Here is defined as follows. To keep things simple, suppose that is nondegenerate, meaning that all its eigenvalues are distinct. If it’s not, we can tweak it a tiny bit and it will be. Let its eigenvectors be called . Similarly, suppose is nondegenerate and call its eigenvectors . Then we let
Note this becomes 1 when there’s an eigenvector of that’s also an eigenvector of . In this case its possible to find a state where we know both observables precisely, and in this case also
And that makes sense: in this case , which measures our ignorance of both observables, is indeed zero.
But if there’s no eigenvector of that’s also an eigenvector of , then is smaller than 1, so
so the entropic uncertainty principle says we really must have some ignorance about either or (or both).
So the entropic uncertainty principle makes intuitive sense. But let me define the entropy , to make the principle precise. If are the eigenvectors of , the probabilities of getting various outcomes when we measure in the state are
So, we define the entropy by
Here you can use any base for your logarithm, as long as you’re consistent. Mathematicians and physicists use e, while computer scientists, who prefer integers, settle for the best known integer approximation: 2.
Just kidding! Darn — now I’ve insulted all the computer scientists. I hope none of them reads this.
Who came up with this entropic uncertainty principle? I’m not an expert on this, so I’ll probably get this wrong, but I gather it came from an idea of Deutsch:
• David Deutsch, Uncertainty in quantum measurements, Phys. Rev. Lett. 50 (1983), 631-633.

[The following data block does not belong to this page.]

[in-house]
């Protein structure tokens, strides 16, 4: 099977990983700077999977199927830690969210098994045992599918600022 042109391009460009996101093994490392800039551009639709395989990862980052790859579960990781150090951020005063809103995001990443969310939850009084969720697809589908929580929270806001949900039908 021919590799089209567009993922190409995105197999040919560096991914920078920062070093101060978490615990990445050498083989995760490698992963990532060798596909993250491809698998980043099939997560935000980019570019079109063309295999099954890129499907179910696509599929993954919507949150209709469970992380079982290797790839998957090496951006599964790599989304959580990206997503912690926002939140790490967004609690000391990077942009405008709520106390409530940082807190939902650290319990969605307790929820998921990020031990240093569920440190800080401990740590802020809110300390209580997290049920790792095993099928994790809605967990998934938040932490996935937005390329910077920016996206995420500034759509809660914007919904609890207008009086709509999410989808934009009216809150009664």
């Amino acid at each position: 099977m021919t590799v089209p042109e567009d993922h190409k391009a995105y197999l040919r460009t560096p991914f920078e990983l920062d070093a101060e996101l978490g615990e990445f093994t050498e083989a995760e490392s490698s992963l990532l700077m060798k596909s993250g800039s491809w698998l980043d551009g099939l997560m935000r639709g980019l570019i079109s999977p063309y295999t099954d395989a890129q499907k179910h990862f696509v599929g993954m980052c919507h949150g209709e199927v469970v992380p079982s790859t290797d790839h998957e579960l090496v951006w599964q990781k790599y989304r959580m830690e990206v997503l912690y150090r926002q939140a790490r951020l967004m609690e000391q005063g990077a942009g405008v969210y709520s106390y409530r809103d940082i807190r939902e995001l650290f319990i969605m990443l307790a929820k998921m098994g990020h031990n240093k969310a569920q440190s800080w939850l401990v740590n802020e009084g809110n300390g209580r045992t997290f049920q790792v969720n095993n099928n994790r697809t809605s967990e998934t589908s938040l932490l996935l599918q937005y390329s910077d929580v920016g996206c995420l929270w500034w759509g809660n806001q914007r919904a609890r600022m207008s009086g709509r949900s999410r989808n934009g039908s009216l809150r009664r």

Then it got improved and formulated as a conjecture by Kraus:
• K. Kraus, Complementary observables and uncertainty relations, Phys. Rev. D 35 (1987), 3070-3075.
and then that conjecture was proved here:
• H. Maassen and J. B. Uffink, Generalized entropic uncertainty relations, Phys. Rev. Lett. 60 (1988), 1103-1106.
The paper I found in the lecture hall proves a more refined version where the system being measured — let’s call it — is entangled to the observer’s memory apparatus — let’s call it . In this situation they show
where I’m using a concept of “conditional entropy”: the entropy of something given something else. Here’s their abstract:
The uncertainty principle, originally formulated by Heisenberg, clearly illustrates the difference between classical and quantum mechanics. The principle bounds the uncertainties about the outcomes of two incompatible measurements, such as position and momentum, on a particle. It implies that one cannot predict the outcomes for both possible choices of measurement to arbitrary precision, even if information about the preparation of the particle is available in a classical memory. However, if the particle is prepared entangled with a quantum memory, a device that might be available in the not-too-distant future, it is possible to predict the outcomes for both measurement choices precisely. Here, we extend the uncertainty principle to incorporate this case, providing a lower bound on the uncertainties, which depends on the amount of entanglement between the particle and the quantum memory. We detail the application of our result to witnessing entanglement and to quantum key distribution.
By the way, on a really trivial note…
My wisecrack about 2 being the best known integer approximation to e made me wonder: since 3 is actually closer to e, are there some applications where ternary digits would theoretically be better than binary ones? I’ve heard of "trits" but I don’t actually know any applications where they’re optimal.
Oh — here’s one.